That same grace came in handy at the height of the pandemic last spring when SFSM ended up being the only soup kitchen in Cincinnati’s urban core that never shut down (others closed, Schuermann says, because they had no volunteers or were short-staffed). It wasn’t easy. In March and April, the kitchen ran on a skeleton crew—just Olzak, Diersen, Dye, and a handful of reallocated staffers from other SFSM programs. “We didn’t see anyone else for months,” says Olzak. In fact, he notes, “One day, it was just me and Brother David. Not a single other person showed up.”
A volunteer notes that helping out at SFSM during COVID “saved me,” and “helped provide a little bit of certainty in an uncertain time.”
He and Diersen also had to shut down the entire dining room March 12 and start serving all meals to-go instead, in compliance with state-mandated COVID restrictions. And “because there was literally nothing in all of OTR, and we’re normally closed Saturday and Sunday,” says Diersen, “we made a plethora of bagged lunches and made them more full than they normally would be.” For clients who were experiencing food instability on the weekends as well, the Franciscan Friars started handing out bag lunches on Sundays, too.
Eventually, a core group of about a dozen volunteers—gloved, masked, and socially distant—returned. One volunteer came in every single weekday for months, notes Schuermann. Another made it his personal mission to procure that weekly fresh fruit and veggie donation, collected from multiple Kroger stores. And yet another volunteer notes that helping out at SFSM during COVID “saved me,” and “helped provide a little bit of certainty in an uncertain time.” Bottom line, says Diersen: “We kind of became a family during that period.”
In its own strange way, the pandemic helped some of St. Francis’s former clients find more stable living arrangements, too. “Many found temporary residence outside of OTR,” says Olzak, noting several clients relocated near Sharonville or Evendale, where hotels were initially putting up homeless clients “so they wouldn’t contract or spread COVID.” And a lot of former SFSM clients moved into Tender Mercies’s new 821 Flats apartment building, which opened in January 2020, notes Diersen.
Still, she adds, “The ones on the streets now are the most vulnerable—those who have slipped through the cracks.” Most often that means those with diagnosed mental illness who stopped taking their meds due to the fact that “a lot of case managers are not going out because of COVID,” says Diersen. Unfortunately, she adds, “there’s only so much we can do [for those clients] because our mission is food. But we do keep an eye out for them.” Olzak has gotten blankets for people, and Diersen “pulled strings” to help another client get into a rehab facility. Whenever possible, she adds, “We’ll do more than what our job actually is.”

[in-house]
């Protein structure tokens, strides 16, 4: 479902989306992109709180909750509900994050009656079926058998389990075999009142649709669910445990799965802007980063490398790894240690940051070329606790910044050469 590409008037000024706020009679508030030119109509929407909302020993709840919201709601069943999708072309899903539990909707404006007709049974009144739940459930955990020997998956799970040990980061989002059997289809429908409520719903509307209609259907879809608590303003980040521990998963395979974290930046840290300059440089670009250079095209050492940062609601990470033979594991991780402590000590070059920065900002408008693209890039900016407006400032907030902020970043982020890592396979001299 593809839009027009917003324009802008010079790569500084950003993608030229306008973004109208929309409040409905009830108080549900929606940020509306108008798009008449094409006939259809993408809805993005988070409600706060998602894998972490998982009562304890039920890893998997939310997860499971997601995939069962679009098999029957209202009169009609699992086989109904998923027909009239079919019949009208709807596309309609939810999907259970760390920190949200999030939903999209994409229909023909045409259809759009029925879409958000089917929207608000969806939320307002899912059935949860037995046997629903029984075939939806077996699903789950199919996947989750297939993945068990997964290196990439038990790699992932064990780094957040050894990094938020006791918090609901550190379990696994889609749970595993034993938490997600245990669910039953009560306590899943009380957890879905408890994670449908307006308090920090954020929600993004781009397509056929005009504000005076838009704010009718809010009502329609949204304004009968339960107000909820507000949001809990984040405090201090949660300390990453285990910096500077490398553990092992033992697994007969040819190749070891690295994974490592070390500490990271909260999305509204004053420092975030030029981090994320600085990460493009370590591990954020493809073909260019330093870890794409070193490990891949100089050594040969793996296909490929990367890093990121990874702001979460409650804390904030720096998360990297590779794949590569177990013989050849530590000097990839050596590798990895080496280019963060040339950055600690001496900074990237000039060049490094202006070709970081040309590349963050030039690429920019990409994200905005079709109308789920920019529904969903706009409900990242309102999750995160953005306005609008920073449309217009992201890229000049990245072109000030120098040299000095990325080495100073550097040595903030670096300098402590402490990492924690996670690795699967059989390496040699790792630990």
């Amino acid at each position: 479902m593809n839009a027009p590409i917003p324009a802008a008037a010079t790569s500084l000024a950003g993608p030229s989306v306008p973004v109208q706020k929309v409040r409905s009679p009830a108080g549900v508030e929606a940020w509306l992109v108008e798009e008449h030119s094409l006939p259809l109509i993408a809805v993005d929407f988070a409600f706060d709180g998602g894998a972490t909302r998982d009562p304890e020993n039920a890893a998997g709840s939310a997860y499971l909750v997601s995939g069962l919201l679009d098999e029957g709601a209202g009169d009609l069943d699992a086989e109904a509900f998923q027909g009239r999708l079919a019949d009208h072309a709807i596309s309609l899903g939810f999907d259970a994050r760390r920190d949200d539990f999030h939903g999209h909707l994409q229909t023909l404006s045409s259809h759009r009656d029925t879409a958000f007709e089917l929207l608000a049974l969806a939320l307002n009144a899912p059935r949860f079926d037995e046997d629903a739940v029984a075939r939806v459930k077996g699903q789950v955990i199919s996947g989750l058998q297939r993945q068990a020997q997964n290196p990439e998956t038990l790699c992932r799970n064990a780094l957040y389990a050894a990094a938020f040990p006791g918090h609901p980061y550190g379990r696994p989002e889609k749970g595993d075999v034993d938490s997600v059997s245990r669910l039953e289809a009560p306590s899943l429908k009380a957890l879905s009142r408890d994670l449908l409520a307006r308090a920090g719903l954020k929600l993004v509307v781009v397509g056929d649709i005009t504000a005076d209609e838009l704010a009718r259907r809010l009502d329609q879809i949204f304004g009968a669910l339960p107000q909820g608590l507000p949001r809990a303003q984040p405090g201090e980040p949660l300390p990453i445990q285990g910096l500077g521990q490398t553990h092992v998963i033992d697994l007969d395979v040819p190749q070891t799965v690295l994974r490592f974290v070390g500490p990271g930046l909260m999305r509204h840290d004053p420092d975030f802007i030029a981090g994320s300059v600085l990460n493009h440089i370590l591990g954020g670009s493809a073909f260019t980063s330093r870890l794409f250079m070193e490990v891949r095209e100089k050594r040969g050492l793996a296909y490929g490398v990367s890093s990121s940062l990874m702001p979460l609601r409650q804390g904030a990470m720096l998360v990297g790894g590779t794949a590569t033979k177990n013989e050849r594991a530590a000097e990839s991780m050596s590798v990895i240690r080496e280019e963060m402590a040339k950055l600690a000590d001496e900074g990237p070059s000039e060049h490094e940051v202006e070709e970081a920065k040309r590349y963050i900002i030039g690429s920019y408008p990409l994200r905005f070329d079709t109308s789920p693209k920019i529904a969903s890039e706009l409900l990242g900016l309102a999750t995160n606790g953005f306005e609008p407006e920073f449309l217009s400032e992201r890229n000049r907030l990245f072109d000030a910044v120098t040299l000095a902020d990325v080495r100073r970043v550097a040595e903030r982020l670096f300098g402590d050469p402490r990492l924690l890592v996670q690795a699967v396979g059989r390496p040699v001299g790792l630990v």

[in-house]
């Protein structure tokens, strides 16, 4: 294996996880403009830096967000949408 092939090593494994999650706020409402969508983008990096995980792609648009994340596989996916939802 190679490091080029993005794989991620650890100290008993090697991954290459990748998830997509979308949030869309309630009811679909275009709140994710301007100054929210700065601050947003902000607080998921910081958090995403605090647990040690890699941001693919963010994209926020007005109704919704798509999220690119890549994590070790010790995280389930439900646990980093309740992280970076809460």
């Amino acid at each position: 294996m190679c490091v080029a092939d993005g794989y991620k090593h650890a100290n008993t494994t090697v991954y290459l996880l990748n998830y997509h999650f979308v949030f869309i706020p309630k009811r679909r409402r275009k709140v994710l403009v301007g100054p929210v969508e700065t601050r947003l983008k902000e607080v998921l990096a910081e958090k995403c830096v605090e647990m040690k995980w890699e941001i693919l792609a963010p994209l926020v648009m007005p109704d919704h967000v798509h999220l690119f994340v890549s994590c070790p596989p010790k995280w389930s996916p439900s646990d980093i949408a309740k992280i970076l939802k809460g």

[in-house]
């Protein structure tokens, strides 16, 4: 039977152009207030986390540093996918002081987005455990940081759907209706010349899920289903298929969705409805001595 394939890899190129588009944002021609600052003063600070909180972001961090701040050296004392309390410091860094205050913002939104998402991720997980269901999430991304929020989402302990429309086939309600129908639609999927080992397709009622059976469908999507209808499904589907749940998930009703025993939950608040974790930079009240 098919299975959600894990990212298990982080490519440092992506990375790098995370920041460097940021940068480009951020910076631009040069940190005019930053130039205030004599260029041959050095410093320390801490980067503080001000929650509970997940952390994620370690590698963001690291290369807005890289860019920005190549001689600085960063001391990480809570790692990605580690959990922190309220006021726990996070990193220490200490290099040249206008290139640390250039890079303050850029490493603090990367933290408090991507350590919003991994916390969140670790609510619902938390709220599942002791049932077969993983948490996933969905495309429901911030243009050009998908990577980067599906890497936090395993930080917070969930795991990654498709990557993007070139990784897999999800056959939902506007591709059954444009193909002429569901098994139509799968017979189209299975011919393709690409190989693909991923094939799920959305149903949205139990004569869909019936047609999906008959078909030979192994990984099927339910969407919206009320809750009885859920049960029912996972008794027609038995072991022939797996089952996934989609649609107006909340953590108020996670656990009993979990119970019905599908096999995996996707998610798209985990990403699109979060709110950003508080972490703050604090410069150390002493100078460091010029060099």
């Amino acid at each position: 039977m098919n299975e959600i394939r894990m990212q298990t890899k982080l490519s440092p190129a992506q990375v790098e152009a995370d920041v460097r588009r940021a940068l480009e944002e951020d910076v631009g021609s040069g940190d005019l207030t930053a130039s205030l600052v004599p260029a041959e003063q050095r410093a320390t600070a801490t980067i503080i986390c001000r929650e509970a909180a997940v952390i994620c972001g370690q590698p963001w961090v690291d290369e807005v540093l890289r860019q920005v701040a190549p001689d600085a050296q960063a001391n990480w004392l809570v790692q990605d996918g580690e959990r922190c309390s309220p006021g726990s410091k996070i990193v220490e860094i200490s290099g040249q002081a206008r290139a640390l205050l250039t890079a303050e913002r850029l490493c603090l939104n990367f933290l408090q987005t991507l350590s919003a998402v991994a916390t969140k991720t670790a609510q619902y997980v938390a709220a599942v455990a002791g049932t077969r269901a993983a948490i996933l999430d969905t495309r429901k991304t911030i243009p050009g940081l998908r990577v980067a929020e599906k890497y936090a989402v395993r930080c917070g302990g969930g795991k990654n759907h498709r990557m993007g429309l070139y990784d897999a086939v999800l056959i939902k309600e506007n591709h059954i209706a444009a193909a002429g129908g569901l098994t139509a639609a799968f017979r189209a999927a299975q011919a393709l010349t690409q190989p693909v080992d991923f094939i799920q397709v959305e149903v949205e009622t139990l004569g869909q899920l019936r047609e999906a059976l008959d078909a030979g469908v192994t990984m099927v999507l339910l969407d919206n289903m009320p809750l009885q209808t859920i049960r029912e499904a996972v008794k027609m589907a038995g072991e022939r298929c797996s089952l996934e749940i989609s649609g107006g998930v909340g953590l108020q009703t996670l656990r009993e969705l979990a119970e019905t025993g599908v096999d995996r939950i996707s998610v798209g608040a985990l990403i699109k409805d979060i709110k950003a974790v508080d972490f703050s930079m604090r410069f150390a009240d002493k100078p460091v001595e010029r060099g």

Sure enough, the day I visited, both Olzak and Schuermann were fretting over a female client who was laying beneath a blanket on the sidewalk while the dinner line formed around her. Having seen her both on and off meds in the past, they felt certain she’d gone off of them again and were concerned for her safety. While volunteers served dinner, Schuermann and Olzak tried diligently to reach her case manager and get her some help.
“I think the reason we are so important is most of our clients don’t have any stability,” says Dierson. “They don’t have consistency in their life. They know we are consistently going to ‘be there.’ Even when our doors are not open, we are a state safe haven.”
Last November, the dining room at that safe haven finally re-opened (albeit in two shifts, both at half capacity) and that soup kitchen continued carrying on. Everyone—clients and volunteers alike—was masked up and socially distant. Dinner was still served in to-go boxes. But clients could once again sit down at tables and chairs to eat in a warm and welcoming environment—a rarity for anyone experiencing homelessness.
And so, still today, the SFSM soup kitchen carries on, pandemic or not. Olzak still offers hungry people comfort in the form of wholesome, hot meals. Diersen still gives volunteers the chance to find meaning and purpose in an otherwise uncertain time. And everyone who spends any amount of time here seems to start seeing the world in a very different way.
“On the street, people walk around them,” says one core volunteer of the soup kitchen’s clientele. “But here, I see clients being treated like human beings.” It’s a simple way of showing, he adds, that “I’m not any better than they are.”